Oh dear. This book does have an awful lot of bad reviews. And unlike a fictional novel, this is hardly subjective; if the facts are wrong or the information isn't there, a guidebook fails in its most basic purpose. Although . . . it didn't fail for me. Perhaps it's gone deeply downhill since my version, purchased and used in 2003. Maybe upheaval caused by the Olympics has affected prices, locations and quality, none of which have been updated or explained in later editions. Or it might well be su Oh dear. This book does have an awful lot of bad reviews. And unlike a fictional novel, this is hardly subjective; if the facts are wrong or the information isn't there, a guidebook fails in its most basic purpose. Although . . . it didn't fail for me. Perhaps it's gone deeply downhill since my version, purchased and used in 2003. Maybe upheaval caused by the Olympics has affected prices, locations and quality, none of which have been updated or explained in later editions. Or it might well be subjective after all. All I know is that the China Lonely Planet was nothing short of essential during my year in the Middle Kingdom and now, with its copious annotations, dogeared corners and whiff of multiple food spillages, one of my favourite and most cherished posessions. I love the Lonely Planet. I've used Rough Guide and found it too vague - which is obviously the idea, albeit not mine - and other guides whose names now escape me, it was so so long ago, but I always return to this. Guide to guide, they vary wildly, largely because the authors (different for each country) are extremely influential on the literary style and ratings are based on their opinions rather than facts. But their general layout is always the same and once you've used one, you know exactly how to refer to them all. In my experience, LP gives you enough information to be going on with, but never feels like it is telling you what you must or must not do. Suggestions are open-ended and (unlike RG), the authors don't write sneeringly when they mention upmarket joints or touristy locations. They'll always give alternatives, but splashing out or going for the easy option is neither derided nor encouraged. It's your trip; it's up to you. Prices are inevitably wrong but that's because hotels and restaurants rarely set them in stone in the first place; plus, no doubt, the Olympics will have hiked up everything in sight. I use them as a general guide and never expect to pay exactly what they mention but I trust their opinions and the maps are always accurate. Photos are beautiful, background information fascinating, practical advice invaluable. The opening chapter descriptions of each province used to give me goosebumps when I was planning my trip and now they bring back searingly sharp memories of my experiences. I would read it again now, just for entertainment. China is not a country to which I would advise the first-time backpacker to venture. It's tough, it's alien, it's more brain-achingly vast than you can possibly imagine, but it's also incredibly rewarding, fascinating and in my opinion, having covered most of the country and used this wonderful (heavy) book whilst doing so, absolutely worth it. I'm about to visit Argentina and one of the first things I bought was a Lonely Planet. Despite this imminent trip lasting a mere fortnight, I can't imagine leaving home without my trusty reference guide. Book to book, writers change and opinions may vary but one thing you can't accuse them of is lack of heart. The enthusiasm for travelling and their country of choice is palpable and infectious. Never make the mistake of idly picking up a Lonely Planet in a Waterstones to kill time or you'll be perusing the British Airways website before you even realise what's happened. (That happened to me once . . . I ended up in Fiji). If I could write for LP, I would. As it is, I'm going to settle for reading; as second-best options go, I've experienced an awful lot worse.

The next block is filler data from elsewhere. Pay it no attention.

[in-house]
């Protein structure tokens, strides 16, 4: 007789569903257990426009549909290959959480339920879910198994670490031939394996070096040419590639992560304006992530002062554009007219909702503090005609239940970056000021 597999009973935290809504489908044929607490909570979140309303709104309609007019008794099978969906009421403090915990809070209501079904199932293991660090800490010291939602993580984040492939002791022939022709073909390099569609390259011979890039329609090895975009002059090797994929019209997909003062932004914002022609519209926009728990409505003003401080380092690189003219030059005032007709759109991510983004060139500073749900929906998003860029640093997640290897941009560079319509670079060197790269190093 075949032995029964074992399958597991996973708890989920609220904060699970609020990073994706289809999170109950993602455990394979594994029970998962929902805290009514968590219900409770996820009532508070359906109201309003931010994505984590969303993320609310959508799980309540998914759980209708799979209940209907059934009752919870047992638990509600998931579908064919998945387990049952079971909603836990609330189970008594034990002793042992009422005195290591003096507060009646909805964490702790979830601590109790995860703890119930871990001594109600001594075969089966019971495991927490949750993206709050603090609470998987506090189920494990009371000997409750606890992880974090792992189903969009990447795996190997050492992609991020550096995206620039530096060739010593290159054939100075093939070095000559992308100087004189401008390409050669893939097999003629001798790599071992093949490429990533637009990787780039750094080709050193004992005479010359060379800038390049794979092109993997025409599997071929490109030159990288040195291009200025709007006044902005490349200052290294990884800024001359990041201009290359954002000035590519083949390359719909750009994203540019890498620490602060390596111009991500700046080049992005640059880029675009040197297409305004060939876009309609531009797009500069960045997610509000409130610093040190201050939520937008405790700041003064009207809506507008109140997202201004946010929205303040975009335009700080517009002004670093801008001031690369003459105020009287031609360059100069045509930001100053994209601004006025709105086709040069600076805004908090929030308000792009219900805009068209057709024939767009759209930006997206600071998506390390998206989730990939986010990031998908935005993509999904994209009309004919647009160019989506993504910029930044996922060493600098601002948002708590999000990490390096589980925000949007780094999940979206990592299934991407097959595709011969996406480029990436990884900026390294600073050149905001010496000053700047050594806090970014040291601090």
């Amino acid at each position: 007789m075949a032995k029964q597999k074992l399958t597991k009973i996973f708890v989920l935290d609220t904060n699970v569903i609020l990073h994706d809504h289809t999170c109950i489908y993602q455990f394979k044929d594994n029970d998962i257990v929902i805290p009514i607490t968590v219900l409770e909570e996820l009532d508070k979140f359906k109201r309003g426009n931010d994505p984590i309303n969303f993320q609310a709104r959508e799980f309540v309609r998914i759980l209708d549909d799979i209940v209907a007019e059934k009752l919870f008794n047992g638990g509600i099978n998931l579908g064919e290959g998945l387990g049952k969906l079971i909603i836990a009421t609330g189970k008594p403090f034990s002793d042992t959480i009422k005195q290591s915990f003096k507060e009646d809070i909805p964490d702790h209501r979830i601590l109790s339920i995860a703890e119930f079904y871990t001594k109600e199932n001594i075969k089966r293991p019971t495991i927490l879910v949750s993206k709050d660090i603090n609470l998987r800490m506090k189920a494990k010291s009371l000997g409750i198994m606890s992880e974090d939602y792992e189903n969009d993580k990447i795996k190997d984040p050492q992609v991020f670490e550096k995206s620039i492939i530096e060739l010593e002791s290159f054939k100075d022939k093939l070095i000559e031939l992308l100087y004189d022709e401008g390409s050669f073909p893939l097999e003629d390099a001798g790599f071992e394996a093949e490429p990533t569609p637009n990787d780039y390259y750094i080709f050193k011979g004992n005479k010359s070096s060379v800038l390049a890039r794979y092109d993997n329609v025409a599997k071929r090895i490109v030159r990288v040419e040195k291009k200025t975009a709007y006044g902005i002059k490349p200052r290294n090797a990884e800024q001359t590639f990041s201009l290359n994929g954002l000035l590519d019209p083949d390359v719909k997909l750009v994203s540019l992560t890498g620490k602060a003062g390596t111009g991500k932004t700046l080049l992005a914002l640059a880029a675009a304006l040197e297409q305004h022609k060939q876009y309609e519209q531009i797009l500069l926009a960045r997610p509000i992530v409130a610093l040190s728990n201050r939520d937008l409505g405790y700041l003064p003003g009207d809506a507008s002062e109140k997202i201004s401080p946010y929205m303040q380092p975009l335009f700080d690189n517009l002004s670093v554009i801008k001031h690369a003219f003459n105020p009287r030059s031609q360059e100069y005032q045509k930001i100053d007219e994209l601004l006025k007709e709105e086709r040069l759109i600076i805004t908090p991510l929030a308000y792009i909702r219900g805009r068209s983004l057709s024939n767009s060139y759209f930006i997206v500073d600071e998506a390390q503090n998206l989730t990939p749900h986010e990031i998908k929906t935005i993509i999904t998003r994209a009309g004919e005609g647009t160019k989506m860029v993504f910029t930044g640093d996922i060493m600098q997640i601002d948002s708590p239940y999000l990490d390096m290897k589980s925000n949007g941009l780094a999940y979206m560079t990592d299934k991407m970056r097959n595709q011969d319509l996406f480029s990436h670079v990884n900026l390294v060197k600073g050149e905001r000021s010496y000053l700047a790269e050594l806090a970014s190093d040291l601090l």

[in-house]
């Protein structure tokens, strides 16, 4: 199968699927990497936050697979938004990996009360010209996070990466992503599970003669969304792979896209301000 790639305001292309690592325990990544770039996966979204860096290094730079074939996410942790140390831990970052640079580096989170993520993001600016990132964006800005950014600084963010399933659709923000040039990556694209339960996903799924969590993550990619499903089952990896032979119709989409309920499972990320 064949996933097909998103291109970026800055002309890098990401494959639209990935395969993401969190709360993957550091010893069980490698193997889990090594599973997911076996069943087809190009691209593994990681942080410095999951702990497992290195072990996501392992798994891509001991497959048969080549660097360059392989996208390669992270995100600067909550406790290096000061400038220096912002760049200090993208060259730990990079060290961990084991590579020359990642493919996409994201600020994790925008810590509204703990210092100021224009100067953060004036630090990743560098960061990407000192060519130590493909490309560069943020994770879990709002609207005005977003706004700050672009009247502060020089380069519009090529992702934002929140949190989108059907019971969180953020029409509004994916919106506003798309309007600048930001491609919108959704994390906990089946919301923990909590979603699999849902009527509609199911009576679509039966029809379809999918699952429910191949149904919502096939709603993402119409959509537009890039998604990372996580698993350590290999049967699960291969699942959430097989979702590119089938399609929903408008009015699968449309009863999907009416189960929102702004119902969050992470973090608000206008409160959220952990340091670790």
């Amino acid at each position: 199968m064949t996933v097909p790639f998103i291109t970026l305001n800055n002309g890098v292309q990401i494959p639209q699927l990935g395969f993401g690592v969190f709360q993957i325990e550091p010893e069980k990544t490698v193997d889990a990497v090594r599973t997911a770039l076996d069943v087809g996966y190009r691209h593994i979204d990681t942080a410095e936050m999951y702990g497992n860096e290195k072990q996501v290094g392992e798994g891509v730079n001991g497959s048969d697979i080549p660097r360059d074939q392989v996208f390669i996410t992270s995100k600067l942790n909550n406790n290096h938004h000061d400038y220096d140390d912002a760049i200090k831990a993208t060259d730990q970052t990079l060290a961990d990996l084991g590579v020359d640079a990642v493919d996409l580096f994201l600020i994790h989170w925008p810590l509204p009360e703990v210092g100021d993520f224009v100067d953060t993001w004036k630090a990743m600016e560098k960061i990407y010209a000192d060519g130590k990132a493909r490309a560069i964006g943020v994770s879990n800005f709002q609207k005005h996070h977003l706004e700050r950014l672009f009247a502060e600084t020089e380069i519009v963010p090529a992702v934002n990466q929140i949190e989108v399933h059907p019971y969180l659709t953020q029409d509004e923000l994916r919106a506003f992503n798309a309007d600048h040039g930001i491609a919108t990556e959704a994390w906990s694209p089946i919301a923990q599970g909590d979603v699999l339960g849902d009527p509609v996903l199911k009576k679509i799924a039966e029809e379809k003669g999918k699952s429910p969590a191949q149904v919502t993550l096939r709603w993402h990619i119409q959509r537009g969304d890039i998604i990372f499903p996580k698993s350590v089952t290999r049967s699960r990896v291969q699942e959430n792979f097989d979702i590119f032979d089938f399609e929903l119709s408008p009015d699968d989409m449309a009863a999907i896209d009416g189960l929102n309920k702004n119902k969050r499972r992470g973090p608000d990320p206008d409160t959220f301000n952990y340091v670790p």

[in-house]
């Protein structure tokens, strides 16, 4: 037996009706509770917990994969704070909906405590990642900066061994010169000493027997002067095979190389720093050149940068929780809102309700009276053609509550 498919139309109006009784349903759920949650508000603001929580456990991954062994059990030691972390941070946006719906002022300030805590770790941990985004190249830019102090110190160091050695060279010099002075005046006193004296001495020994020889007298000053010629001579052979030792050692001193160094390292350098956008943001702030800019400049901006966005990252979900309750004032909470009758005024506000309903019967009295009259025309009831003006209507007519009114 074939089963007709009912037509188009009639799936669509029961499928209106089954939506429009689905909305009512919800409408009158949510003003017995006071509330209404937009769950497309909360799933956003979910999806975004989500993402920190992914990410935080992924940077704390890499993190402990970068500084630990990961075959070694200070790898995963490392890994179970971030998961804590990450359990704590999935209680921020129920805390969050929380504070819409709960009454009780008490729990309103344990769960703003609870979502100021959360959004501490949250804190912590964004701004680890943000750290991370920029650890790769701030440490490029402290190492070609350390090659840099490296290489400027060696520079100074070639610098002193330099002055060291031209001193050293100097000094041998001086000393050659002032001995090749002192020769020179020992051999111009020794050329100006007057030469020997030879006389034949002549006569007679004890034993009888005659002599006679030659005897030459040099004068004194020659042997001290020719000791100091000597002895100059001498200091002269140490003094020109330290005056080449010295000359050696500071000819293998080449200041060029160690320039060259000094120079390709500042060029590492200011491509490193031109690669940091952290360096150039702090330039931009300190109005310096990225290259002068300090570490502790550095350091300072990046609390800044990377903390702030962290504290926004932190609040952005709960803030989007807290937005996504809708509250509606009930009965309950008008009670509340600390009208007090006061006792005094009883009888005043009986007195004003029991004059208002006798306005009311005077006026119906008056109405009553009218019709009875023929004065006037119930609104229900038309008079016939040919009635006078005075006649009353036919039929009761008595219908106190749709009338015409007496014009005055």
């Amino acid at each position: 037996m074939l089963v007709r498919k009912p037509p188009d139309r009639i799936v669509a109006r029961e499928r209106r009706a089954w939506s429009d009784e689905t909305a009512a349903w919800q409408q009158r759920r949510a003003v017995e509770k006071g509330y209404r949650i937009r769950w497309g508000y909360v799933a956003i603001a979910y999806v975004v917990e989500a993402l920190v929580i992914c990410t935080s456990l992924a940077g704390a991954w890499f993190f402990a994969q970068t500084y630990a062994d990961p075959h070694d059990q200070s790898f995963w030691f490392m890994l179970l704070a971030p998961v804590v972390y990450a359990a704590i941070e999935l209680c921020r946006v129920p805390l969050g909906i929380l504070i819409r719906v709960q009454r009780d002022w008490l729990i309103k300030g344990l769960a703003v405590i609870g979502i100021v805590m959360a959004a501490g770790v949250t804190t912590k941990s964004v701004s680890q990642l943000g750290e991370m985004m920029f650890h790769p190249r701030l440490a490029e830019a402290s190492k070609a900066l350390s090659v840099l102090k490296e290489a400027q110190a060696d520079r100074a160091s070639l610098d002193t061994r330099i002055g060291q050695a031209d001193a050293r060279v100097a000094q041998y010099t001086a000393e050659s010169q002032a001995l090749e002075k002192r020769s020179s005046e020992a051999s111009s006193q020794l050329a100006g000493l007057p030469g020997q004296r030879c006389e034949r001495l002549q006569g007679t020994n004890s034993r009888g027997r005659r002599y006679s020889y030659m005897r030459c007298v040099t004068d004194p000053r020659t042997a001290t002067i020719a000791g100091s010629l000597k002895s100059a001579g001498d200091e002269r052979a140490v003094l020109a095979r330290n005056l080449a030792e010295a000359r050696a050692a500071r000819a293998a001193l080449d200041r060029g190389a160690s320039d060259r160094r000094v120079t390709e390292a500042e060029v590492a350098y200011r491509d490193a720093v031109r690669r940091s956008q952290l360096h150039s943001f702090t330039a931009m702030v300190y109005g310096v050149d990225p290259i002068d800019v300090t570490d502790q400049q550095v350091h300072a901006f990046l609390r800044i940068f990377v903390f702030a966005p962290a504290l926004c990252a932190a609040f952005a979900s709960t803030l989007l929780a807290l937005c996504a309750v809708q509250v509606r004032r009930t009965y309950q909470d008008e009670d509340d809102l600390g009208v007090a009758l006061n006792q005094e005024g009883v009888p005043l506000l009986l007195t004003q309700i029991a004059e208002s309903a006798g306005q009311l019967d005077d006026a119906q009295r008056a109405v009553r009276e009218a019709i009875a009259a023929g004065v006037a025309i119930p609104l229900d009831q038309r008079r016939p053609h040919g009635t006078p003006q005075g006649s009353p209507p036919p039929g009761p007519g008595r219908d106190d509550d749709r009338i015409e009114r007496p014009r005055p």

5. 4 out of 5